Base metals consolidate Thursday’s gains

Base metals prices on the London Metal Exchange are broadly lower this morning, Friday October 6, with losses ranging between 0.1% for aluminium and 0.3% for lead. Nickel and copper prices are bucking the trend, however, with three-month nickel prices once again leading on the upside with a 0.9% gain to $10,650 per tonne, while copper prices are up by 0.1% to $6,698 per tonne.

With China still on holiday, volume has been light with 1,177 lots traded as of 06:26 BST. Chinese markets resume trading on October 9.

Thursday’s trading on the LME was generally upbeat with the exception of nickel that was little changed at $10,560 per tonne, while the rest closed up with average gains of 1.3% – led by a 2.7% rally in copper to $6,689.50 per tonne. Copper prices initially rallied on news of an earthquake in Chile, although early reports suggested damage was minimal to copper assets.

Gold prices are slightly weaker this morning, off 0.1% at $1,267.64 per oz, while the rest are firmer with silver prices at $16.593 per oz, platinum up by 0.3% at $914.30 per oz and palladium up by 0.1% at $939 per oz. On Thursday, gold, silver and platinum prices were down between 0.1% for silver and 0.5% for gold, while palladium prices rallied 1.3% to $938 per oz.

In international markets, spot Brent crude oil prices are little changed at $56.97 per barrel, the yield on US ten-year treasuries has edged higher to 2.35% and the German ten-year bund yield is a little easier at 0.45%.

Most Asian equities are open today, the exceptions are the CSI 300 and Kospi, but the rest we follow are upbeat with the Nikkei and Hang Seng up by 0.3% and the ASX 200 up by 1%.This follows a strong performance on Thursday, where in the USA, the Dow closed up by 0.5% at 22,775.39 – it set a fresh intraday record high at 22,777.04; and in Europe, where the Euro Stoxx 50 closed up 0.52% at 3,613.54.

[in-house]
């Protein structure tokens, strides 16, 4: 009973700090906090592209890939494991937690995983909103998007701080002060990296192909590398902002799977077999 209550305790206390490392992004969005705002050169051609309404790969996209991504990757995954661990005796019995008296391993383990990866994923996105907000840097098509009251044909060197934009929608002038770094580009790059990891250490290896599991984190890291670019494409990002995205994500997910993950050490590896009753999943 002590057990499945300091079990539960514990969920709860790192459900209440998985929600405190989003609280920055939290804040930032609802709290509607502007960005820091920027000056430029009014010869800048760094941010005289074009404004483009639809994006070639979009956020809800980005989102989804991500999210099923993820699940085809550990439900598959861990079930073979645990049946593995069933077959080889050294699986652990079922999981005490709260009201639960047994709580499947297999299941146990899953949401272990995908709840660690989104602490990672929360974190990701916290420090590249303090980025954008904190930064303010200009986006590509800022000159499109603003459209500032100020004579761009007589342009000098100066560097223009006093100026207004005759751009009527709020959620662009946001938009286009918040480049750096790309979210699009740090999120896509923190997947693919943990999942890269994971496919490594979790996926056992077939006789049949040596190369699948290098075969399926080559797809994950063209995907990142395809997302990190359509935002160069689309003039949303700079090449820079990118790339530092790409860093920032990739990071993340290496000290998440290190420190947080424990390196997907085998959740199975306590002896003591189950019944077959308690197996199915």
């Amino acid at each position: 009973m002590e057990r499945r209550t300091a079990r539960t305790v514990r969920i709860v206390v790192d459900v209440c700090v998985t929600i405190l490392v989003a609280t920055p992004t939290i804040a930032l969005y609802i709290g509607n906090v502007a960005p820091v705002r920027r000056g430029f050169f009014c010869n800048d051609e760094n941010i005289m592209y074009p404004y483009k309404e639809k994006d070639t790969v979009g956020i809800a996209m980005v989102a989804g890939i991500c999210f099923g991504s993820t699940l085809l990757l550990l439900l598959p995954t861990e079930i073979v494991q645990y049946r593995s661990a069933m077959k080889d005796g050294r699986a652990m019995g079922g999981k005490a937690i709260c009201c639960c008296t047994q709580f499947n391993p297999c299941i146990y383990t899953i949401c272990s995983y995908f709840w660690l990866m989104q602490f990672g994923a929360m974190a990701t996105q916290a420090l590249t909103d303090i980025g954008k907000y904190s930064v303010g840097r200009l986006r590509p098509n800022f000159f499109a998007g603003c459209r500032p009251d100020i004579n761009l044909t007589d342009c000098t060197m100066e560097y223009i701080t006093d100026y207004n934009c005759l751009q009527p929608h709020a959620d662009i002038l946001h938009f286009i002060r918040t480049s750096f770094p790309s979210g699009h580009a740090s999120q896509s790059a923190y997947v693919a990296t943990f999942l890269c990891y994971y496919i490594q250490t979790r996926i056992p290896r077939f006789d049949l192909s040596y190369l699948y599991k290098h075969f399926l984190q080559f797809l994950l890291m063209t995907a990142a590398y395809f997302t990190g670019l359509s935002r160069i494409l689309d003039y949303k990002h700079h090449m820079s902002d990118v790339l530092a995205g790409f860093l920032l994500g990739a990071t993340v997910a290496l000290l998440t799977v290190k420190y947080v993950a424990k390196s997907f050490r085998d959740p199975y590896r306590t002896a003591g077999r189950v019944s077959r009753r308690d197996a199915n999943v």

The dollar index at 94.04 is climbing and approaching the August rebound peak of 94.15, clearance would confirm that this is more than just a counter-trend move, we think. Today’s US employment report could cause some confusion depending on how ready the market is for a weak jobs number as the impact of Hurricanes Harvey and Irma will no doubt cause a negative reading. Given the dollar’s strength it is not surprising that the euro is weaker at 1.1700, sterling at 1.3080 is plummeting, the yen is weaker at 112.96, as is the Australian dollar at 0.7744. Most emerging market currencies we follow have been quite choppy on the back of the recent gyrations in the dollar, but most are on a back footing, with the Mexican peso at 18.4910, showing particular weakness.

The economic agenda is focused on the US employment report, but there is a lot of other data out in addition to that. Japan’s cash earnings climbed 0.9% after a 0.6% fall previously, its leading indicators climbed to 106.8% after a 105.2% reading and German factory orders climbed 3.6%. Data out later includes France’s Government budget balance and trade balance, UK house prices, Italian retail sales, US final wholesale inventories and consumer credit. In addition, US Federal Open Market Committee members William Dudley and Robert Kaplan are speaking.

The bulls seem back in control on the base metals, with tin breaking above resistance to challenge the January highs and copper breaking out of its base too and aluminium putting in a strong performance. Lead and zinc remain in high ground, while nickel continues to lag, although it is leading the gains this morning. We remain quietly bullish for the metals fundamentals, but with lead and zinc prices in historically high ground some fast and extended moves could be seen, so their performances may be less than quiet. Overall, sentiment seems bullish again, to varying degrees, but liquidity is low without China’s involvement. We wait to see how China wades in next week, but ahead of that is US employment data out this afternoon, which could cause some volatility. That said, because the data will be skewed by hurricane damage, the market may not pay too much attention to it, in which case the present trends could dominate.

The fresh strength in the dollar is weighing on the precious metals, recent signs of base building have looked weak and bullion prices, along with platinum prices look vulnerable. Palladium is showing some independence, but given how weak platinum is, we would expect support to be nearby.

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